It’s almost time for bed now and I’m reminded of the best nights of sleep I’ve ever had. It was during the summer of 1999 while I was in basic training. Summer in South Carolina is hot and humid for everyone, but I imagine for soldiers in basic training, the elements are even more pronounced. Sand, sweat, and shared washers meant sometimes we’d suffer rashes in the worst possible places. Still, I slept. I slept from the moment my head touched the pillow until the lights flooded the bay and we all ran down to formations below to suffer together.
I’ve recently read about how humans sleep in isolation compared to how they sleep in groups. While they’re in groups, particularly with their families, they tend to have a better night’s sleep. They wake less frequently because they feel safer. They’re less vulnerable. That made me think about basic training. Certainly those men had become like family and I never felt in danger. Have I ever felt like that sleeping alone? Well, yes. When I’ve been exhausted.
Or . . . when I’m on a couch.
When I was a child, I would spend a lot of time with my grandparents and I’d sleep in their living room on the couch. They had cable television with premium channels and I was an adolescent male. I’d rarely finish a movie I started, instead drifting off and waking the next morning to the smell of coffee, bacon, and eggs along with the occasional cigarette. Even now, at least six years since I last found myself sleeping on my grandmother’s couch, I can feel the texture of the pillows, smell the blanket, and know just how to get comfortable among the cushions, pillows, and arms.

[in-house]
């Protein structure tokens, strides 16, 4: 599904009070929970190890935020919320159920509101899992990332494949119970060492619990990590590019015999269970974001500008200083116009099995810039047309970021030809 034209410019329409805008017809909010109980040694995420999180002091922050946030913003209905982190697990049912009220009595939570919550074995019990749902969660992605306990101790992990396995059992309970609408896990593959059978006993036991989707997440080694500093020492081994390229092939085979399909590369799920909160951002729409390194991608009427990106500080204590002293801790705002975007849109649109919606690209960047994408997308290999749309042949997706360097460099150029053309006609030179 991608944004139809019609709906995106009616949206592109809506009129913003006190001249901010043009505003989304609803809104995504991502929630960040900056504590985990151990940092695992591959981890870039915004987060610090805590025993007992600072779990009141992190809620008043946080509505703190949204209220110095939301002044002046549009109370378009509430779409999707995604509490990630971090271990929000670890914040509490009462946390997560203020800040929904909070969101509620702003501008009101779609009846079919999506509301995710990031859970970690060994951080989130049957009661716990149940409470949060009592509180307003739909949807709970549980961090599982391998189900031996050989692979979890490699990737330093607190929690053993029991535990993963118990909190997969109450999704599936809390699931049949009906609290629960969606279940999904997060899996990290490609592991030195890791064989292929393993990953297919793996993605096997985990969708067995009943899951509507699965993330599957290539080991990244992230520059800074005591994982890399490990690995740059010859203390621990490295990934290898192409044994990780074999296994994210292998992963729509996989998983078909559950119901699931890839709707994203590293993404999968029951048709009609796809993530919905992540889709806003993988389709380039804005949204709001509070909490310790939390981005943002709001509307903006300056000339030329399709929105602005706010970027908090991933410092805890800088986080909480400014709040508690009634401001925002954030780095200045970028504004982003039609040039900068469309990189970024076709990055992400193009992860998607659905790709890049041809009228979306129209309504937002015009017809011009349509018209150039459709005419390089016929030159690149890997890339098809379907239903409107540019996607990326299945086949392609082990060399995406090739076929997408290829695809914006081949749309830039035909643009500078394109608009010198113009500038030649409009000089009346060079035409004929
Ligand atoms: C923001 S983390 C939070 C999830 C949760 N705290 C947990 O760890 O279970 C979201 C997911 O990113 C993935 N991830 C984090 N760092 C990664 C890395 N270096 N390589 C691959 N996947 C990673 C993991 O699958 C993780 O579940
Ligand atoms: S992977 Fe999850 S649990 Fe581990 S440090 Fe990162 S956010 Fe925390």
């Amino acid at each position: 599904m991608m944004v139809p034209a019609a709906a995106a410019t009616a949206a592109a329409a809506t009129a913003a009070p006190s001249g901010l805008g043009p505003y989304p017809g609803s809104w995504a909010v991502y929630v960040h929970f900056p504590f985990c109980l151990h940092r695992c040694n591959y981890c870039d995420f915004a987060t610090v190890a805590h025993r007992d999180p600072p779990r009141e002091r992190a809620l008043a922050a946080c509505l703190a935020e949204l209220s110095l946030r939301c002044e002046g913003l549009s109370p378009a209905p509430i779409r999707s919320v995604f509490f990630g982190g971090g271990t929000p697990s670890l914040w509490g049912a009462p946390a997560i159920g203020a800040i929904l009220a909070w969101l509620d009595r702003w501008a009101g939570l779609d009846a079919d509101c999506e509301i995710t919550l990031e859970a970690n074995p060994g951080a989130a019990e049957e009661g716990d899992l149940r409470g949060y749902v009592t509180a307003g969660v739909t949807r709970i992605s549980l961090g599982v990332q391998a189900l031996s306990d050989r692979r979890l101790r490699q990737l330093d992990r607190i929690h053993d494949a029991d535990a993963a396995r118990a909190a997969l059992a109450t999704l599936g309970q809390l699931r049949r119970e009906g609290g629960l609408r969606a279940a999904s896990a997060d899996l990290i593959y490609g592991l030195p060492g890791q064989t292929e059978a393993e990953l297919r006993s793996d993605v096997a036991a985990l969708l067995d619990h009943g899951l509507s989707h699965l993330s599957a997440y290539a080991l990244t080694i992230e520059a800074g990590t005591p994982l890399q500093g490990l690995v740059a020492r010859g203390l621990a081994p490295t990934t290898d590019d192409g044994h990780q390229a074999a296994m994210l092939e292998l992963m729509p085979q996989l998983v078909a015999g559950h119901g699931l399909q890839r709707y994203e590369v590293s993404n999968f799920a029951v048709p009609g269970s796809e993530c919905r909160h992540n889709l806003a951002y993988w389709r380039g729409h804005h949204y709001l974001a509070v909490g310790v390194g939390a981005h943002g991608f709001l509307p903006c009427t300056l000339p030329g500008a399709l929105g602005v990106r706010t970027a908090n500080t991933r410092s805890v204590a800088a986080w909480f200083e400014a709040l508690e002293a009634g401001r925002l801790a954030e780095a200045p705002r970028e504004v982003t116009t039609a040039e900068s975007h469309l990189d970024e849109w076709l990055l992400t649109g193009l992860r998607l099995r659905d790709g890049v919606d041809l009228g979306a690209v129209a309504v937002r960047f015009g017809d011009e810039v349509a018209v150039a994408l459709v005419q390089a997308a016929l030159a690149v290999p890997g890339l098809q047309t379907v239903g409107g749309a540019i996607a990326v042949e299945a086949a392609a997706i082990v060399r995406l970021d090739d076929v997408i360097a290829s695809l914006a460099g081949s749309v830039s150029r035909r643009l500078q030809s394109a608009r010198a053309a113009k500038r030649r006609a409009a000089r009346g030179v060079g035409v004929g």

Couches, designed to seat multiple people, do a decent job of comforting one. I once had a theory that couches force you into the fetal position. As you’re in the fetal position trying to get comfortable, the couch then spoons you and, honestly, how can you not fall asleep and stay asleep when you’re primed like that?
We spend a lot of time sleeping and, perhaps, even more time losing sleep over things we could likely do without. Pacing physically or internally about things instead of relaxing, secure in our place in the world. I don’t mean to generalize or trivialize real problems, but we’re missing out and maybe our couches can help.
As I start on this project, I’ll be sleeping on a lot of couches (there’s an app for that) but I think I’ll be awake when it’s important. I’ll need to be to notice who is around and what they’re doing, and to figure out why. It’s not about couches, really, but about having a place to relax, people to talk to, and stories to share.
Sure it is, but next time you come across an unsuspecting couch, take a seat, turn off the devices and the television, and then talk, with an honest attempt to listen in the most charitable ways possible, with those humans around you. See what happens.
Oh, and if you’re alone, take a nap — couches are great for that.
I had meant to discuss an association with water and rest in this post, whether feeling at peace viewing the ocean from the shore or finding myself absolutely exhausted after swimming in a hotel pool. There’s time for that later.
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